Who will get elected to the National Baseball Hall of Fame in 2013? Will any eligible player receive enough votes to head to Cooperstown? The answer to those questions will be known at 2 p.m. EST, when Hall of Fame president Jeff Idelson unseals an envelope with the names – or possibly no names --- of those recognizing for being among baseball’s best.
For those who need instant results to baseball’s most controversial Hall of Fame balloting, the announcement will be shown via free online live stream at MLB.com. Follow this link to find out whether Barry Bonds, Roger Clemens, Sammy Sosa and other first-time eligible players will make it to the hall.
The Baseball Writers Association of America determines which players make it to Cooperstown. Players need to be on at least 75 percent of the ballots to punch their ticket to the hall.
Among the big – and controversial – names on the 2013 Hall of Fame ballot include single season and lifetime homerun king Barry Bonds, multiple Cy Young Award winner Roger Clemens and slugger Sammy Sosa. All three have been tainted by steroid allegations, while others eligible for the Hall of Fame in 2013 have been suspected of using performance enhancing drugs to beef up their hall credentials.
Out of 37 eligible Hall of Fame candidates, 24 will be on the ballot for the first time in 2013. Those names include Bonds, Clemens, Sosa, Curt Schilling, Mike Piazza and Craig Biggio.
This year’s balloting may be the most unpredictable yet, with some writers refusing to vote for any players tied to steroids. It’s unclear whether any player will reach the 75 percent threshold in 2013.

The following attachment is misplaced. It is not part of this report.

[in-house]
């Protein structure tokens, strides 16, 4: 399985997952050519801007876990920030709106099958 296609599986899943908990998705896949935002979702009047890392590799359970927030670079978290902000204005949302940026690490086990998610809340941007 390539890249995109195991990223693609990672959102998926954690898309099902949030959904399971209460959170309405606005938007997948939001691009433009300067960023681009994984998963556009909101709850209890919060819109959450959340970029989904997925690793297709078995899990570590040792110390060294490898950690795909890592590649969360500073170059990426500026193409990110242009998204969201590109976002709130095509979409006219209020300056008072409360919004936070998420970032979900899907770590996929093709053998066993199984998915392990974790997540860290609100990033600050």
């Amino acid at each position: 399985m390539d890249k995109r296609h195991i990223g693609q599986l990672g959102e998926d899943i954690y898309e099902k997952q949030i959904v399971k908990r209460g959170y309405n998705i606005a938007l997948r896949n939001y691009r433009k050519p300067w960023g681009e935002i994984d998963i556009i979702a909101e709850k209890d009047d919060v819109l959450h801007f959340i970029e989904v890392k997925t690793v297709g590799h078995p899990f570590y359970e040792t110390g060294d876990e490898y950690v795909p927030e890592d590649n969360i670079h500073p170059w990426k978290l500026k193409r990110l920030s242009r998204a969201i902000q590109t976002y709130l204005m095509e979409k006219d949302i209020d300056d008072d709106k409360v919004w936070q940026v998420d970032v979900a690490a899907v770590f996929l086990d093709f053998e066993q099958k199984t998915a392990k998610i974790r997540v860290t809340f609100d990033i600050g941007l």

“The so-called Steroids Era has caused division within the electorate,” wrote Chicago Tribune reporter Dave van Dyck. “They historically have been very stingy with their votes, especially considering it takes 75 percent to be included in the summer induction ceremonies.”
ESPN writer and BBWA member Buster Olney is in the camp of voters who have no qualms voting the likes of Bonds and Clemens into the hall.
“Drug use is part of the history, just like segregation and the 1919 Black Sox and game-fixing. You cannot have a Hall of Fame without players from the steroid era any more than you can erase the accomplishments of Babe Ruth and Lefty Gomez and others because they didn't play any major league games against African-American players,” Olney argued.
Sports Illustrated writer and Hall of Fame voter Tom Verducci disagreed.
“Voting for a known steroid user is endorsing steroid use,” he wrote. “Having spent too much of the past two decades or so covering baseball on the subject of steroids -- what they do, how the game was subverted by them, and how those who stayed away from them were disadvantaged -- I cannot endorse it.”